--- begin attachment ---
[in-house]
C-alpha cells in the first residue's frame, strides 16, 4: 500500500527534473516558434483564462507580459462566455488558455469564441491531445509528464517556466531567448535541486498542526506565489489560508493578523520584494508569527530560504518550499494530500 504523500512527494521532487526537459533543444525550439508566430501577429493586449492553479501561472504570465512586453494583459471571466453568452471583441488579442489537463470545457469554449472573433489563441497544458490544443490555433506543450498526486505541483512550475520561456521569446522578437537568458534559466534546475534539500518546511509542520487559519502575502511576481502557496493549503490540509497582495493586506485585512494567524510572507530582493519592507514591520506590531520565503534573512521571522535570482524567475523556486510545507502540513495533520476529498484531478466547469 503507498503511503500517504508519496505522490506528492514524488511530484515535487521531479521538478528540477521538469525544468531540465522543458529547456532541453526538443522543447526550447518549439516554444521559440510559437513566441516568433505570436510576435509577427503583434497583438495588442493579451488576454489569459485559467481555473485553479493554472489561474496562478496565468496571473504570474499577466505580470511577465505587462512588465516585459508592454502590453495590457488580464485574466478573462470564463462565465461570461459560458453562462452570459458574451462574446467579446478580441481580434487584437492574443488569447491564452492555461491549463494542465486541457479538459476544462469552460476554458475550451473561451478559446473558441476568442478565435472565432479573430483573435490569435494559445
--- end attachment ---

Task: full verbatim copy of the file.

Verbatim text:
[in-house]
C-alpha cells in the first residue's frame, strides 16, 4: 500500500527534473516558434483564462507580459462566455488558455469564441491531445509528464517556466531567448535541486498542526506565489489560508493578523520584494508569527530560504518550499494530500 504523500512527494521532487526537459533543444525550439508566430501577429493586449492553479501561472504570465512586453494583459471571466453568452471583441488579442489537463470545457469554449472573433489563441497544458490544443490555433506543450498526486505541483512550475520561456521569446522578437537568458534559466534546475534539500518546511509542520487559519502575502511576481502557496493549503490540509497582495493586506485585512494567524510572507530582493519592507514591520506590531520565503534573512521571522535570482524567475523556486510545507502540513495533520476529498484531478466547469 503507498503511503500517504508519496505522490506528492514524488511530484515535487521531479521538478528540477521538469525544468531540465522543458529547456532541453526538443522543447526550447518549439516554444521559440510559437513566441516568433505570436510576435509577427503583434497583438495588442493579451488576454489569459485559467481555473485553479493554472489561474496562478496565468496571473504570474499577466505580470511577465505587462512588465516585459508592454502590453495590457488580464485574466478573462470564463462565465461570461459560458453562462452570459458574451462574446467579446478580441481580434487584437492574443488569447491564452492555461491549463494542465486541457479538459476544462469552460476554458475550451473561451478559446473558441476568442478565435472565432479573430483573435490569435494559445